If we look at Fung’s oeuvre as a whole, and even within the works that we might call most “migrant,” the hybrid shifting space of the migrant is always anchored in a strong sense of locality and rootedness. We find the situatedness of the social activist and the documentarist whose aesthetic integrates the postmodern and the non-referential performative in a strong realist and instrumentalist framework of localized agendas of city and nation. Fung once casually mentioned to me the "pedagogical strategy" that had dictated the relatively conventional interview-based format for the tapes on refugee rights and police racism, Safe Place and Out of the Blue. These are his two most pragmatic works in terms of specific localized audiences and immediate community goals in the vivid urban environment in which he has worked for more than twenty years (they are also his least "homocentric" works, which may or may not be another story). Subtending the autobiographical searches for “my father's village” and “my mother's place” in his hybrid canonized work is, then, the assumption of "my place."
That may be why Dirty Laundry, parachuted into the pristine mountain landscape surrounding the Banff Centre for the Arts, where it was produced during an artist residency, has an exotic feel—not unlike Fung's father's China or his mother's Trinidad. The tape seems unrelated to the Toronto urban rootedness of all of his other work. The western mountain setting coincided with his historical project investigating the presence of Chinese immigrants within Canadian history; the apparently generous budget and production facilities allowed full use of the scripting, dramatization and archival compilation necessary for reconstituting the historical and geographical space of "the nation," an imagined community to be sure, but one attached firmly to the materiality of territory, economics and a state apparatus. Dirty Laundry allowed further exploration of, in Fung’s words, "a country where the nation is always viewed as fragmentary and where Canadian nationalism has always been defensive and reactive."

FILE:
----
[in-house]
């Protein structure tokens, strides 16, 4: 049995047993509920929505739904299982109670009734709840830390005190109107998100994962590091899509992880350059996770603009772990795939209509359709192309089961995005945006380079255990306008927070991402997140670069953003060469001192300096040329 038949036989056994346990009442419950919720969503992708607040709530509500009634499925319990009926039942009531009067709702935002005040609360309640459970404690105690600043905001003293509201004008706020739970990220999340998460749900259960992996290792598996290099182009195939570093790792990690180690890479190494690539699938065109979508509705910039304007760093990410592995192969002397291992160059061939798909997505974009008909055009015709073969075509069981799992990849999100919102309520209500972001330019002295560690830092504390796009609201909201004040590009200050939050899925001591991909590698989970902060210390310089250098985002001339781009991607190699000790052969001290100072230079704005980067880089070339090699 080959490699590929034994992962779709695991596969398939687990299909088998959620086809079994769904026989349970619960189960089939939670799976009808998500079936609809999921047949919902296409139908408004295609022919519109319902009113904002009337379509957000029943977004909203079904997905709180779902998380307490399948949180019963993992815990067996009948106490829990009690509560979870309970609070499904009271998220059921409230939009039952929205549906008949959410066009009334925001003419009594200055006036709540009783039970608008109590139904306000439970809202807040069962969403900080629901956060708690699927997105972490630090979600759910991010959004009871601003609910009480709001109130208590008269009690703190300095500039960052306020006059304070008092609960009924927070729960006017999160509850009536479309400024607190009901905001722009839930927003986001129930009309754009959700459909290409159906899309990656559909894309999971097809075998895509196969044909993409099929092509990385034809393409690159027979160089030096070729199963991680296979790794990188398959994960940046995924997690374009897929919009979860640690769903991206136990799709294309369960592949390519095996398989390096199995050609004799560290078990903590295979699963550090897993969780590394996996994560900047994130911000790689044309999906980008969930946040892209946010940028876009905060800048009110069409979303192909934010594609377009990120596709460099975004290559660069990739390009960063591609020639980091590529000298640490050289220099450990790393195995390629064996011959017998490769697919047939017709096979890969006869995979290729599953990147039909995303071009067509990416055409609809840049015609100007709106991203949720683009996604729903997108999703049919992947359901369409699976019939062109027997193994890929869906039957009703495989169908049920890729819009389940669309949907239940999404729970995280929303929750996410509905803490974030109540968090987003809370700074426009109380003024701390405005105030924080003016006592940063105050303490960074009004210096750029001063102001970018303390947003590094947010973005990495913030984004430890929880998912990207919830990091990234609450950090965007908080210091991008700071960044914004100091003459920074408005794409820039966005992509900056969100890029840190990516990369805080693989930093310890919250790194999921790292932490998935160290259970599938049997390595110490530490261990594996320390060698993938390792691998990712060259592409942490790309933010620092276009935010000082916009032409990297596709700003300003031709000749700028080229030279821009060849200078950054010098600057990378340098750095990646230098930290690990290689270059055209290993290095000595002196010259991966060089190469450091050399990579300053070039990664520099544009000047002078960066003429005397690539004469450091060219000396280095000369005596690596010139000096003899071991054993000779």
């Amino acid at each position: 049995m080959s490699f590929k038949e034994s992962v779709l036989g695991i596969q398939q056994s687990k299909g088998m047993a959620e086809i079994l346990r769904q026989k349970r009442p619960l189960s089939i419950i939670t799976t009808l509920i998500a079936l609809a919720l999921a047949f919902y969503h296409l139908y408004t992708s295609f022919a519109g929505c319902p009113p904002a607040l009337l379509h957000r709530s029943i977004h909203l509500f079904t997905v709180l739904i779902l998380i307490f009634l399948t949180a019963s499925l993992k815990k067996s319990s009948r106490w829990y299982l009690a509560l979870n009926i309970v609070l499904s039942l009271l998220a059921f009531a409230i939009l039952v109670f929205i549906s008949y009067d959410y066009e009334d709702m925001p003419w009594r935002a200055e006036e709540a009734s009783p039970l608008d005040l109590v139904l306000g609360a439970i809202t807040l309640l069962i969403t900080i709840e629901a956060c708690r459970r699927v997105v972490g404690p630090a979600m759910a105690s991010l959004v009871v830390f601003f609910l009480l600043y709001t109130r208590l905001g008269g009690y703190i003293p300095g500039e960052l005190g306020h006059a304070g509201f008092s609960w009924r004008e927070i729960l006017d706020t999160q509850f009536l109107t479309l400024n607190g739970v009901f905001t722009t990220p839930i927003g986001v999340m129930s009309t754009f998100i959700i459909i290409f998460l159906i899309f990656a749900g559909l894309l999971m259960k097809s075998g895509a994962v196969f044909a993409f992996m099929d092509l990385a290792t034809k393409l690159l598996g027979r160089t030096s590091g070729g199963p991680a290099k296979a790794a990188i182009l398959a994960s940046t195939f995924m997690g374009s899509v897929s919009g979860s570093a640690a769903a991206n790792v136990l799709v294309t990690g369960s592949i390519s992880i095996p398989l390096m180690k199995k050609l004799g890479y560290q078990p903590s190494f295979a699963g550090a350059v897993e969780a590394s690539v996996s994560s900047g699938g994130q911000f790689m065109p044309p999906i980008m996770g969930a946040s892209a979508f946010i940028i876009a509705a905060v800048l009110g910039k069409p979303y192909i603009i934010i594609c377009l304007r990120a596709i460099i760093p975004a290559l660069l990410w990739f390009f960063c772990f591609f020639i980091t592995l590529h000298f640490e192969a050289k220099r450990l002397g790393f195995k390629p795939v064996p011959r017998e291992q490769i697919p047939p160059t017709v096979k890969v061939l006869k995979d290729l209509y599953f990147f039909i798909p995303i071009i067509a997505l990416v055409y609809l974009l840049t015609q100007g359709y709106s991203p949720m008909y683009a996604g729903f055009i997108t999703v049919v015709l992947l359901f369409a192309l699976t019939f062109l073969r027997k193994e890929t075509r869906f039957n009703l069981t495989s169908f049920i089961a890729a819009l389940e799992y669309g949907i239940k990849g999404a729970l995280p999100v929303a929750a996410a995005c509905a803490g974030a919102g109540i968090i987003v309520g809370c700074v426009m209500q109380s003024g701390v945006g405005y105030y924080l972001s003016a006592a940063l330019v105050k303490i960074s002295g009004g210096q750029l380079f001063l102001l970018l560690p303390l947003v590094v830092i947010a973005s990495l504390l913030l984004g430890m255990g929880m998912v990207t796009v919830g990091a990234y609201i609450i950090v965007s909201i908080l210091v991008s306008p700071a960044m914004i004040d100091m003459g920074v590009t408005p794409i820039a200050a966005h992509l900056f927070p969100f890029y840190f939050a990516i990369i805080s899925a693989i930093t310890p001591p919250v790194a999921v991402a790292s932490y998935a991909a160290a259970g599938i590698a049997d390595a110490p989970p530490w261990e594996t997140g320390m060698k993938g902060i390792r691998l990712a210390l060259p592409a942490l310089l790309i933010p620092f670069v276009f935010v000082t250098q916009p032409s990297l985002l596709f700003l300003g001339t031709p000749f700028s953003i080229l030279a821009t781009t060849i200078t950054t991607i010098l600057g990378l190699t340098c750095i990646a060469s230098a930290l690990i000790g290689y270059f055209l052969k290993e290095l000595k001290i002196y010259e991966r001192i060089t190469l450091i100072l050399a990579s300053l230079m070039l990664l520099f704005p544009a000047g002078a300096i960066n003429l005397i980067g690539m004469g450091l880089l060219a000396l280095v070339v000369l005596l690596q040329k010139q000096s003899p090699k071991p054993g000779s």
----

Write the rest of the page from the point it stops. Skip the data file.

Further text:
The image of transcontinental locomotion is a traditional Canadian cultural and historical motif, the CPR construction of the 1880s allowing the British colonies to defensively and reactively cement their precarious confederation against American imperial designs. The railway set in motion a literary and cinematic procession over the next century of East-West rail passengers, claiming or reclaiming, discovering or rediscovering national trajectories, bonds and fissures through moving over the land. Fung thus turns a nation-building myth inside-out into a subversive vehicle of alternative national history. Likewise the traditional trope of the immigrant staring at the sublime but treacherous natural space is now altered through the eyes of the Chinese laundress/prostitute contemplating the Rockies, just as the image of the two men of color fishing in the northern lake in Out of the Blue matter-of-factly echoes and subverts a pastoral cliché of our national white settler mythology.
Fung's brilliant marshalling of the ethnoscape and the homoscape, their overlaps and convergences, cannot properly be understood without reference to their rootedness in the metropolitan and the national, dynamic places not only of hybridity and dislocatedness, but also of rootedness, coalition, and intervention. We may want to make a postcolonial guru of Fung, and a panopticon of his work, but it also looks like old-fashioned activist documentary to me – and hurrah for that.
Afterword (November 2001)
Hearing of the Images Festival’s retrospective of Richard Fung, I feel the initial “good clean fun” of four years ago being rekindled, all the more so since the two new works that Richard has since added to his corpus, School Fag (1998, with Tim McCaskell) and Sea in the Blood (2000), are both bold departures. The first is a deceptively tiny truffle and the second a relative epic that brought metaphysics and tears to my eyes, but both highlight the continuity and the growth in Richard’s trajectory. The latter completes the arc of an elegant triptych of autobiographical/familial works (together with The Way to My Father’s Village (1988) and My Mother’s Place (1990)) while the former is a miniature jewel. Together, School Fag and Sea in the Blood extend the balance that is intrinsic to Richard’s work—between activism and aetheticism, between Richard the Torontonian’s pragmatic social realist roots and Richard the diasporic’s elusive postcolonial, postmodern canonicity.